Tiny invention could revolutionize analytical chemistry

Just 2 centimeters long and 2 millimeters in diameter, a sorbent tube invented by an FIU researcher could bring analytical chemistry to the masses. The simple yet highly sensitive device is designed to sample volatile chemicals in the air, your home, food and even your body.

16537637644_87feed5df1_kCalled the CMV (capillary microextraction of volatiles), the device can sample air by drawing just a small amount of air through it. When sent to a laboratory for analysis using gas chromatography-mass spectrometry, volatile organic compounds (VOCs) are identified including those associated with the presence of bacteria, mold, carcinogens, and much more. The CMV could potentially be used in medical diagnostics simply by breathing through it — offering an inexpensive, non-invasive method for disease-detection by detecting VOCs in lungs.

Because of its portability, low cost and proven sensitivity, the CMV can impact nearly all industries including medicine, law enforcement, shipping, insurance, and even private in-home use. FIU Inventor Jose Almirall, a chemist and director of the FIU International Forensic Research Institute, and alumnus Digno Caballero have formed IAD-x, LLC to further develop the device and expand research with the intent to put analytical chemistry within reach for the average person.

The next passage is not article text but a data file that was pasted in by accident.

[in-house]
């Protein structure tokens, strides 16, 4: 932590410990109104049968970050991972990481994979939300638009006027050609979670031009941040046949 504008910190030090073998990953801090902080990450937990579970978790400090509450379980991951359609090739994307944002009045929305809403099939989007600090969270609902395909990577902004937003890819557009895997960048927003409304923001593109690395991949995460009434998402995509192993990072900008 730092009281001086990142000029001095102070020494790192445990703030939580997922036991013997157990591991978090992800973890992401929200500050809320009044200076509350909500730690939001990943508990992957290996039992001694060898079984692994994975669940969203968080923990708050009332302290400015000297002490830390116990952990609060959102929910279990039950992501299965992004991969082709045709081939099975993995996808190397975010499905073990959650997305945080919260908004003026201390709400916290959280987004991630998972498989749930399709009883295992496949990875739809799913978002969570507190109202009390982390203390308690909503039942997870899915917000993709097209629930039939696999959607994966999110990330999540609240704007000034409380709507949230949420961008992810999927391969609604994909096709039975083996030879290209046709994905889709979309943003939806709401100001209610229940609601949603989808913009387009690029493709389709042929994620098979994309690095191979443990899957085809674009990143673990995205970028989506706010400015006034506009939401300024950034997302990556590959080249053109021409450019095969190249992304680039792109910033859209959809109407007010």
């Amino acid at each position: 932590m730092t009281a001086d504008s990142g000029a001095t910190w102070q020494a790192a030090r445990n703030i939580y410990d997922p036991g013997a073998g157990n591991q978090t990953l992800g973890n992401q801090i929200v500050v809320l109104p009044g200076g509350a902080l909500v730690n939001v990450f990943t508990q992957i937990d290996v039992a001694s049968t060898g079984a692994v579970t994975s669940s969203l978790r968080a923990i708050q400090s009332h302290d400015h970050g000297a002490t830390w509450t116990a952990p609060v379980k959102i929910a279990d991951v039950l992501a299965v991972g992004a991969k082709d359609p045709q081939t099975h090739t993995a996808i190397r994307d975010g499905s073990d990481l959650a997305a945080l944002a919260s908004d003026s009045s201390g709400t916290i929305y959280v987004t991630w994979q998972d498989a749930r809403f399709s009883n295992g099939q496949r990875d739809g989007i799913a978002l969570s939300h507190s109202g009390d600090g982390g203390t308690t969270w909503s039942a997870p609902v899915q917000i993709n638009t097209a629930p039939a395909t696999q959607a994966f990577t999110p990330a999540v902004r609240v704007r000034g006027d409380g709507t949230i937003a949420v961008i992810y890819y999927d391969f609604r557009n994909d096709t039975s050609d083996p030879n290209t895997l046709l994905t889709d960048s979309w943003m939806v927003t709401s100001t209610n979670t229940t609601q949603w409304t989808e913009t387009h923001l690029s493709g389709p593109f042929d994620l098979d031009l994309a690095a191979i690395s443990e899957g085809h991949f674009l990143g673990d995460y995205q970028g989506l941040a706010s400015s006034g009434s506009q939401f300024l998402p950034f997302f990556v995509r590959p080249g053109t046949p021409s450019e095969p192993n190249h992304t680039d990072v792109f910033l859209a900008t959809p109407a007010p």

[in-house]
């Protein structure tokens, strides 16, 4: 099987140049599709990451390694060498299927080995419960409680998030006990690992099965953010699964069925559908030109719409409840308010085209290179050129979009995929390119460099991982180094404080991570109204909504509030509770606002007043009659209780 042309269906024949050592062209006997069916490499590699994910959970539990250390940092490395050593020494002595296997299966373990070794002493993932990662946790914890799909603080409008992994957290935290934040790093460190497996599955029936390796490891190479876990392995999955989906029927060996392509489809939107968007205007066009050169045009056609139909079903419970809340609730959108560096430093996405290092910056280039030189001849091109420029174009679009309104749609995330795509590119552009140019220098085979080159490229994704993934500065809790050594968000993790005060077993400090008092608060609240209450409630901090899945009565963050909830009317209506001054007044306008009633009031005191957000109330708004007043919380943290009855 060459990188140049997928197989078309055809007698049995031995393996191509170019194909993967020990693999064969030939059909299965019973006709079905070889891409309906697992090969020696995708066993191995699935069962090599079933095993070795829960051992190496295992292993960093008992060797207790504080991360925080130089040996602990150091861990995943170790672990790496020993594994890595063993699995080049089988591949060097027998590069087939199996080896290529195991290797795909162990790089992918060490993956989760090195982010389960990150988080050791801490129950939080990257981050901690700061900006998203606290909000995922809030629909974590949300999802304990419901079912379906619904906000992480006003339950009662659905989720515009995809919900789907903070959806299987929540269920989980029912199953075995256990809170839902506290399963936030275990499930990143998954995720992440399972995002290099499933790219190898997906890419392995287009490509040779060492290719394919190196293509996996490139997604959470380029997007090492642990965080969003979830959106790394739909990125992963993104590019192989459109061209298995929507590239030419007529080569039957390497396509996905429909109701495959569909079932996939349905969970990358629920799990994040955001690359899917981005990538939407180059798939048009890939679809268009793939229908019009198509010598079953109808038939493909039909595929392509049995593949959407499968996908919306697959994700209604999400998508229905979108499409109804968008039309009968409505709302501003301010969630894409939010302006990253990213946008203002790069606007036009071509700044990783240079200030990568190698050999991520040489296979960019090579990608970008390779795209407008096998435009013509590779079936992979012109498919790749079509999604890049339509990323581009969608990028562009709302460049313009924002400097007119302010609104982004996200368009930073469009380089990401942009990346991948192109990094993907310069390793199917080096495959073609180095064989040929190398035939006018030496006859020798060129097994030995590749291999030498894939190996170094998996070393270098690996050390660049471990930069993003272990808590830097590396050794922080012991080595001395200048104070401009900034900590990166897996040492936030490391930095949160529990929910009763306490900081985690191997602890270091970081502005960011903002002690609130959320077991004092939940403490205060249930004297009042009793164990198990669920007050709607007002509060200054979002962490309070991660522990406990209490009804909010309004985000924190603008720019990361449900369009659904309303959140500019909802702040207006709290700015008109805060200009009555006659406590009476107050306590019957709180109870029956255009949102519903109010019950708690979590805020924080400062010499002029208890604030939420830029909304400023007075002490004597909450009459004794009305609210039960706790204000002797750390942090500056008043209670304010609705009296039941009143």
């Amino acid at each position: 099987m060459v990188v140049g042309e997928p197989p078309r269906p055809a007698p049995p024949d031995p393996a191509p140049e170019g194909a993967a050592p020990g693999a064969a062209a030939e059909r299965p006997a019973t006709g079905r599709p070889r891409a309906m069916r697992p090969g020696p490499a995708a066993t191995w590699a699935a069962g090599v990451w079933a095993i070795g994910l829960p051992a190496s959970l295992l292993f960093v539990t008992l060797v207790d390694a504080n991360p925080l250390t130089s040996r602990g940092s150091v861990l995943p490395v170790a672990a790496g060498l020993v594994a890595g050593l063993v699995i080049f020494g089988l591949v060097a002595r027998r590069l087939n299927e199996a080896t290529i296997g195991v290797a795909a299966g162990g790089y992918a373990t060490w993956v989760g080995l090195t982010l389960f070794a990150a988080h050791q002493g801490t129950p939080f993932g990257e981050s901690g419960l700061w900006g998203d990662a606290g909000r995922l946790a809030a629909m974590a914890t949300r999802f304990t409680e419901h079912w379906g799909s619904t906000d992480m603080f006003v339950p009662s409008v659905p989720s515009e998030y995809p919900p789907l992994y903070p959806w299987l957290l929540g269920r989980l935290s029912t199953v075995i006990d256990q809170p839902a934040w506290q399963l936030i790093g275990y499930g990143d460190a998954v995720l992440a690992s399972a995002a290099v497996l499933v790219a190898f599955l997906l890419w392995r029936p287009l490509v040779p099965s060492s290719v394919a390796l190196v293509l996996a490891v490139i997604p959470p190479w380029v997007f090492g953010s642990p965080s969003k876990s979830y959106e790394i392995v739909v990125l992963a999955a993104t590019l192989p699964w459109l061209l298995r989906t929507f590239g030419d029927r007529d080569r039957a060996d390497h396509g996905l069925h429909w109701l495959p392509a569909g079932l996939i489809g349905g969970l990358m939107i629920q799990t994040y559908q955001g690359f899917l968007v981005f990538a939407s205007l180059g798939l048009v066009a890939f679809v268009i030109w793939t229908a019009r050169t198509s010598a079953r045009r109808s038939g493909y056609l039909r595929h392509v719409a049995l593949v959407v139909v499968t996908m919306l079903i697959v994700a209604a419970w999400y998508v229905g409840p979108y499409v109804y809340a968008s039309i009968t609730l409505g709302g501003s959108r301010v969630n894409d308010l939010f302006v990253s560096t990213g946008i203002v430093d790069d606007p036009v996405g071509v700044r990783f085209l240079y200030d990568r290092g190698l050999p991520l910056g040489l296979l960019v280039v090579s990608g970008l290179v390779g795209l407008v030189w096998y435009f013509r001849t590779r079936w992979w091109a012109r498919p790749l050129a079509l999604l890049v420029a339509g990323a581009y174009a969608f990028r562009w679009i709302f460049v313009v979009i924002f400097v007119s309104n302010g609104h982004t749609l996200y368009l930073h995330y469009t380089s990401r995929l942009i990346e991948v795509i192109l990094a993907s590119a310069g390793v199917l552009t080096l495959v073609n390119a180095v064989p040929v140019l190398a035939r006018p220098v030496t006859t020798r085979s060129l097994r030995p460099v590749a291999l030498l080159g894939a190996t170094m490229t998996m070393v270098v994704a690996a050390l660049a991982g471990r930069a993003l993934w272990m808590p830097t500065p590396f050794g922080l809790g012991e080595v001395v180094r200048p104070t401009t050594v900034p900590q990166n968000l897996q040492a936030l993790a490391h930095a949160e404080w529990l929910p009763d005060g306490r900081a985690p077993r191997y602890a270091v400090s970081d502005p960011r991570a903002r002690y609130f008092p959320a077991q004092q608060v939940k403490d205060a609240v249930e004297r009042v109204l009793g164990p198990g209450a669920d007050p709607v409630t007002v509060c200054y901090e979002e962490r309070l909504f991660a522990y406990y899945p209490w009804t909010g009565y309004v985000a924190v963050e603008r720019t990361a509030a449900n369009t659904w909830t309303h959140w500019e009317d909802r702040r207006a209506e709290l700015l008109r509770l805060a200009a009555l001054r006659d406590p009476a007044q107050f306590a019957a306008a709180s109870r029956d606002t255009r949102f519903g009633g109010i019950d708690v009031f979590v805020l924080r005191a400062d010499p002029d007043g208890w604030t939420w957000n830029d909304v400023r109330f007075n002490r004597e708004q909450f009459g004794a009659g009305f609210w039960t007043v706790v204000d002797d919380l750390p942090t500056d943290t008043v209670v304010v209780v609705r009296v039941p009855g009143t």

Digno Caballero, left, and Jose Almirall demonstrate how the CMV absorbs vapors from the air.

Their efforts were on display early this spring at the eMerge Americas technology conference at the Miami Beach Convention Center — a platform connecting revolutionary startups, cutting-edge ideas, global industry leaders and investors worldwide.

The IAD-x collaboration is revolutionizing the field of analytical chemistry while helping to foster economic growth and employment opportunities. The team was selected by the National Science Foundation to participate in the Innovation Corps Teams Program (I-Corps) this past summer. The program connects NSF-funded researchers with the business community and entrepreneurs to promote innovation and technology transfer. Although initially developed to detect explosives, additional applications and potential markets became apparent through the NSF-funded I-Corps customer discovery process.

“I recommend any faculty member wanting to explore commercialization of science and technology to consider going through the I-Corps program,” Almirall said. “The I-Corps team of a student or post-doc, a business mentor and the PI is provided with the tools necessary to begin to evaluate whether a scientific discovery can be turned into a viable business.”

Still in the early stages of development, the researchers are exploring market opportunities for industry applications. All of their efforts are concentrated at the Modesto A. Maidique Campus where IAD-x is being incubated.